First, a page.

Fancy a Curry?

Fancy a Curry?

And what better place to have one than Brick Lane in London, the curry capital of the UK and popularly known as Banglatown? The area has seen successive waves of immigrants down the centuries – French Huguenots fleeing religious persecution, East European Jews escaping murderous pogroms and, more recently, Bangladeshis seeking work in the sweat shops of the rag trade. There’s no greater symbol of this evolution than the Brick Lane Jamme Masjid, a Grade II listed Georgian building which has gone from church to synagogue and now to mosque. Forget the messy Brexit, for me, it represents what London is all about.

The changes are still a-ringing. Brick Lane is rapidly becoming a magnet for creatives and fashionistas, trend-setters and tourists, and the streets provide a canvas for some stunning wall art. We added to the chaotic throng, day trippers on a mission for ‘authentic’ South Asian grub and a catch-up with two old friends. We nattered so much, I hardly took any photos but I did manage to snap this quirky sculpture near Spitalfields Market as we meandered back to Liverpool Street Station to catch our train home. What’s it about? Beats me but I love it.

Bee in the City

Bee in the City

Along Norwich’s hare course of fifty or so multi-coloured leporids, there are supposed to be over 160 leverets nesting in shop windows or larking about in gay abandon outside doorways. That’s what young hares are called, apparently. Well, I’ve only noticed a few here and there. So where are the other 129?

I did, however, stumble across a drove of ten of the little blighters in a department store ready to pounce from the long grass and play havoc at the Clarins counter.

House of Fraser Hares

The whole oversized-creatures-in-the-street theme for charity is getting out of hand. Now Manchester’s doing it with their Bee in the City trail. 101 giant, brightly-coloured worker bees can be seen buzzing about the city all summer.

Bee in the City

Bee image courtesy of Manchester Evening News.

GoGoHares!

GoGoHares!

Following the flight of camp dragons, the parade of vivid jumbos and the troupe of panto gorillas in our midst comes an assortment of big-eared, bright-eyed leporids. A magnificent drove of florescent hares has hopped onto plinths across Norwich (and further afield too) to delight both the young and the young at heart. Come the summer holidays we’re expecting sweaty legions of overwrought kiddies and their overheating parents to follow the harey trail, all for Break, a charity that has been helping children in care for 50 years. Happy golden birthday to Break.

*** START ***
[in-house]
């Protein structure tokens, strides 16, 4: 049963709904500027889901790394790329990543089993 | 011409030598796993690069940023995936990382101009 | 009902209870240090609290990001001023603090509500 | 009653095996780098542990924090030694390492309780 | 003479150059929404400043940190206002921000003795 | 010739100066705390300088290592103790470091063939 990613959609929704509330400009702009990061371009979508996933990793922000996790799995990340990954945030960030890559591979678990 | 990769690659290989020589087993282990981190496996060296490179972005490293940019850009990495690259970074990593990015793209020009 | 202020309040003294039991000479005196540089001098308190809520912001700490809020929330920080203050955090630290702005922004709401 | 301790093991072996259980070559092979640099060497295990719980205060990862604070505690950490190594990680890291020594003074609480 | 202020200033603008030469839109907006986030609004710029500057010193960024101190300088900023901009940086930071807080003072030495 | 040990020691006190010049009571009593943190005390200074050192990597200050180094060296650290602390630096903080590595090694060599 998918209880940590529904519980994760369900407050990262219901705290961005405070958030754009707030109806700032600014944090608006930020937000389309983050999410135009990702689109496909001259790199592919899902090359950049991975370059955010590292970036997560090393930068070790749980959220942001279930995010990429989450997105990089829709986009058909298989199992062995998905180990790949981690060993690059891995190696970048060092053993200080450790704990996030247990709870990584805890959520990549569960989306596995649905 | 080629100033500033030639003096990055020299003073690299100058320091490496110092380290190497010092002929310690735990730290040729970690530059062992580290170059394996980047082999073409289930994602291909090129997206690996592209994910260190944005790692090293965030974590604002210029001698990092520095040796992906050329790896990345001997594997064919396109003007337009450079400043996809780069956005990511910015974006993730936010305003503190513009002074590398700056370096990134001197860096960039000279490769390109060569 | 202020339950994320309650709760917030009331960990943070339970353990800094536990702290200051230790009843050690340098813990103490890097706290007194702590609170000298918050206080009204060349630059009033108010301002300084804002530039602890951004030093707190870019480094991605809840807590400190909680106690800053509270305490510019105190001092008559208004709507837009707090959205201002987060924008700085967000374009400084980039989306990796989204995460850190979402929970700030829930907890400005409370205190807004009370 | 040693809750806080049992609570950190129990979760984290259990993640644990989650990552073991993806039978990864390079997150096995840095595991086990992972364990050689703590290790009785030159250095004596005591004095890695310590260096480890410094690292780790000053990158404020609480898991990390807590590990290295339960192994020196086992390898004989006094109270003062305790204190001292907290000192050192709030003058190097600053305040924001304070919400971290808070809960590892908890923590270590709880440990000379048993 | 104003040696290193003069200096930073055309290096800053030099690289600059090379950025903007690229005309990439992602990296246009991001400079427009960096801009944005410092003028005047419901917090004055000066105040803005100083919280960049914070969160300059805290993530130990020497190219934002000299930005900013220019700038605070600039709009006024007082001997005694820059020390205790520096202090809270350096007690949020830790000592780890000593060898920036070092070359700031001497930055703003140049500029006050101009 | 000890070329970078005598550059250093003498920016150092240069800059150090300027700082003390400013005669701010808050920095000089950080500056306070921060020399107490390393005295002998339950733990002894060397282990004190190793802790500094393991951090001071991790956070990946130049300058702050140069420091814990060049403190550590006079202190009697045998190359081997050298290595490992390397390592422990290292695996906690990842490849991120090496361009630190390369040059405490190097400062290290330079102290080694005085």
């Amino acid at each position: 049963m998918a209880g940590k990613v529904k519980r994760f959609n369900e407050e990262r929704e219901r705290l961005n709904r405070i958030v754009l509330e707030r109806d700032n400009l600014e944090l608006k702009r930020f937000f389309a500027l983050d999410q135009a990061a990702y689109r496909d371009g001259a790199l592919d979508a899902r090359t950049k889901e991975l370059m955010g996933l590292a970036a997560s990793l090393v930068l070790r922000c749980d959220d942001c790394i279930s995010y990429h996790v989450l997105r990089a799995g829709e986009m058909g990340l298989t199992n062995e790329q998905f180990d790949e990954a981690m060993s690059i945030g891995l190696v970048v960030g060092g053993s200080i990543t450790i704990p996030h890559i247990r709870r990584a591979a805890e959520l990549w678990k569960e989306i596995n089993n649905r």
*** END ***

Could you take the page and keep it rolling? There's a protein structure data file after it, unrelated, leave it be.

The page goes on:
You can find out more about the hares and their worthy cause here. The sculptures with their stunning pelts will be on display until 8th September, after which they’ll be auctioned off for some much-needed cash. So it’s not a hare today gone tomorrow exhibition. Groan.

 

Three Lions on a Shirt

Three Lions on a Shirt

Despite coming from a family of footie obsessives, I’m not a fan of the beautiful game, or of anything sporty really. But even I’ve been swept along by the euphoria of England’s remarkable run in the World Cup. We drank through a very pleasant sunny afternoon in a local beer garden watching England thrash Panama. In truth, it was so bright we hardly saw a thing, but the wine was cold and ambience was hot. Last Saturday’s quarter-final against Sweden clashed with the Lord Mayor’s annual parade, and his worship wisely postponed the grand procession so the great, the good and the legless could watch the match in various venues across the city. We took up pole position in the Murderer’s, a local watering hole with a dark past. Thank God for aircon otherwise the overheated punters might have fainted from nervous exhaustion. When England beat Sweden, the roar could be heard in space.

Three Lions on a Shirt

The decisive win gave the Lord Mayor’s parade an added bounce – the atmosphere was electric and the word on the street was victory. With all the excitement (okay, booze), we didn’t quite make it to the fireworks extravaganza at close of play but we did manage to take a few snaps of the crazy assortment of madcap street performers.